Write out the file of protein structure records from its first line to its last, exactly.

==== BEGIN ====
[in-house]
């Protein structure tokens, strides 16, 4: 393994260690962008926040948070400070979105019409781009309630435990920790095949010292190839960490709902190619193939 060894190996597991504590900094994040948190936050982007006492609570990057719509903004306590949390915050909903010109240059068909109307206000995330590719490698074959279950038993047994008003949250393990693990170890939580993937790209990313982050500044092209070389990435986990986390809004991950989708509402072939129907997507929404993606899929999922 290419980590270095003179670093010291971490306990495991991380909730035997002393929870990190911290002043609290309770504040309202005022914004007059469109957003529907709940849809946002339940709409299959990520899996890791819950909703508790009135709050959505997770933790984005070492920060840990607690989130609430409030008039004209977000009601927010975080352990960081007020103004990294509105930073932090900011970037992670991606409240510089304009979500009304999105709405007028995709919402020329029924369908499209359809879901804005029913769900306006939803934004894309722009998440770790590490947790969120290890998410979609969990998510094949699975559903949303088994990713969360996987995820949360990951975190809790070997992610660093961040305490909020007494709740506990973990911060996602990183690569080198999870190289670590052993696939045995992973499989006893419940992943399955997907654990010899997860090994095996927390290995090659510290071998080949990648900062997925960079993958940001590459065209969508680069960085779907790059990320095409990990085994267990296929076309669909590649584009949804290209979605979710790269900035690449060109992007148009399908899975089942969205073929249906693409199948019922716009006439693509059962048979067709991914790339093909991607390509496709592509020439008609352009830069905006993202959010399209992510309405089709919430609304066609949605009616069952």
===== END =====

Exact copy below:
[in-house]
């Protein structure tokens, strides 16, 4: 393994260690962008926040948070400070979105019409781009309630435990920790095949010292190839960490709902190619193939 060894190996597991504590900094994040948190936050982007006492609570990057719509903004306590949390915050909903010109240059068909109307206000995330590719490698074959279950038993047994008003949250393990693990170890939580993937790209990313982050500044092209070389990435986990986390809004991950989708509402072939129907997507929404993606899929999922 290419980590270095003179670093010291971490306990495991991380909730035997002393929870990190911290002043609290309770504040309202005022914004007059469109957003529907709940849809946002339940709409299959990520899996890791819950909703508790009135709050959505997770933790984005070492920060840990607690989130609430409030008039004209977000009601927010975080352990960081007020103004990294509105930073932090900011970037992670991606409240510089304009979500009304999105709405007028995709919402020329029924369908499209359809879901804005029913769900306006939803934004894309722009998440770790590490947790969120290890998410979609969990998510094949699975559903949303088994990713969360996987995820949360990951975190809790070997992610660093961040305490909020007494709740506990973990911060996602990183690569080198999870190289670590052993696939045995992973499989006893419940992943399955997907654990010899997860090994095996927390290995090659510290071998080949990648900062997925960079993958940001590459065209969508680069960085779907790059990320095409990990085994267990296929076309669909590649584009949804290209979605979710790269900035690449060109992007148009399908899975089942969205073929249906693409199948019922716009006439693509059962048979067709991914790339093909991607390509496709592509020439008609352009830069905006993202959010399209992510309405089709919430609304066609949605009616069952």